Even I'm not anal-retentive enough to do my own (clean) lab work...

This brings up another issue entirely, which is the obsession beginners have with non-standardized processes and techniques, before they've even mastered the standard filmmaking practices. I get emails and see posts all the time from students who have barely shot 100' for movie film in their lives asking for advice because they want to skip-bleach, cross-process, and flash their film, sometimes not even knowing what those terms even mean yet!

Don't get hung up on specialized techniques; they can be a distraction from learning the meat and potatoes of filmmaking, the general skills that you will always need. Even now that I'm working on films with a budget, I have to ask myself if insisting that some odd (and more expensive) technique be used whether I'm being more artistic... or just jerking off. Sometimes using a simpler technique like a camera filter or a different film stock is enough of a difference.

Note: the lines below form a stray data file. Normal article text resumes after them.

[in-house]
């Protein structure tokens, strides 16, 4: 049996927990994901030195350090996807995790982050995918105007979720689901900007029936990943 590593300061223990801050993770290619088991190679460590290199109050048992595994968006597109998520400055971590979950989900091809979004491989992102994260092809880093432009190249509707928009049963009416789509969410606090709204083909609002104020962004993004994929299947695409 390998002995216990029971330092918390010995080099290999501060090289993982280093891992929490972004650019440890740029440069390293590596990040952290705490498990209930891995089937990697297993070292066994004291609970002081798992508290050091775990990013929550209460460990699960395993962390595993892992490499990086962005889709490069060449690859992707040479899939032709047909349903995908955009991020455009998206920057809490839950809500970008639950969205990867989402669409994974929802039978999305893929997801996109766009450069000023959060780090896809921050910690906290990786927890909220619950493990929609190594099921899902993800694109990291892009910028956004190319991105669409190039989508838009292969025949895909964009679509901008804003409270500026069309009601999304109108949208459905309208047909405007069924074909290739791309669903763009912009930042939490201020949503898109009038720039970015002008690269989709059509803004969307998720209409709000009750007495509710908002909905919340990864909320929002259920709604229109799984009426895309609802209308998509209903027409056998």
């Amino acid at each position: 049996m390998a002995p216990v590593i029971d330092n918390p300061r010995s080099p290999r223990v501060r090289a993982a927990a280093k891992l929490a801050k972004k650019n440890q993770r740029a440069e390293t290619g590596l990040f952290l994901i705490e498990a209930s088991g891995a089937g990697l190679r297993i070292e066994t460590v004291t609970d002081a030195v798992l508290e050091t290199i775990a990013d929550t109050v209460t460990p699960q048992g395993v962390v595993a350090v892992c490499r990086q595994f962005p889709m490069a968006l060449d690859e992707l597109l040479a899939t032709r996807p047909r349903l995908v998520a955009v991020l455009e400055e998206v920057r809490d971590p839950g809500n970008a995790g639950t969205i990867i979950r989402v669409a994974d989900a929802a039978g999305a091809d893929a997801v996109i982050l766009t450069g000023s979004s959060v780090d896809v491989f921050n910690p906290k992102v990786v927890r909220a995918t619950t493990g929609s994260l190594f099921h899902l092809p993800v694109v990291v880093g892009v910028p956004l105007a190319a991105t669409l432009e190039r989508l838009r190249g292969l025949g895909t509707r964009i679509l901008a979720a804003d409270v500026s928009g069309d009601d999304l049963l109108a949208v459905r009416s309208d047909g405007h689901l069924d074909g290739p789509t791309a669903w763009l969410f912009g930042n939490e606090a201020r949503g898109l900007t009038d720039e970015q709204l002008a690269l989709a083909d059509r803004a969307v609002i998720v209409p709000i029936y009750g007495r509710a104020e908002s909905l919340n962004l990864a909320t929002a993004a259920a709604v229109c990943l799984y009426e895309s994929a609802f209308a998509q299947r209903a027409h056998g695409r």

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#15 Matthew Buick

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Posted 12 February 2007 - 07:23 PM

Right, my mind's made up, I'm not doing it.
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#16 Chris Burke

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Posted 12 February 2007 - 07:24 PM

All color film -- b&w is only made up of silver to begin with. I'm not sure how or where skip-bleach works in the color reversal processing chain though.

I doubt a Super-8 lab would bother to offer such an option.




Cinelab offers skip bleach and cross process for Super 8. Better get your oder in before Rob raises his prices.


Chris
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#17 Robert Houllahan

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Posted 13 February 2007 - 12:31 AM

Cinelab offers skip bleach and cross process for Super 8. Better get your oder in before Rob raises his prices.
Chris



yes we do, I was kidding about raising the prices.... :D

-Rob-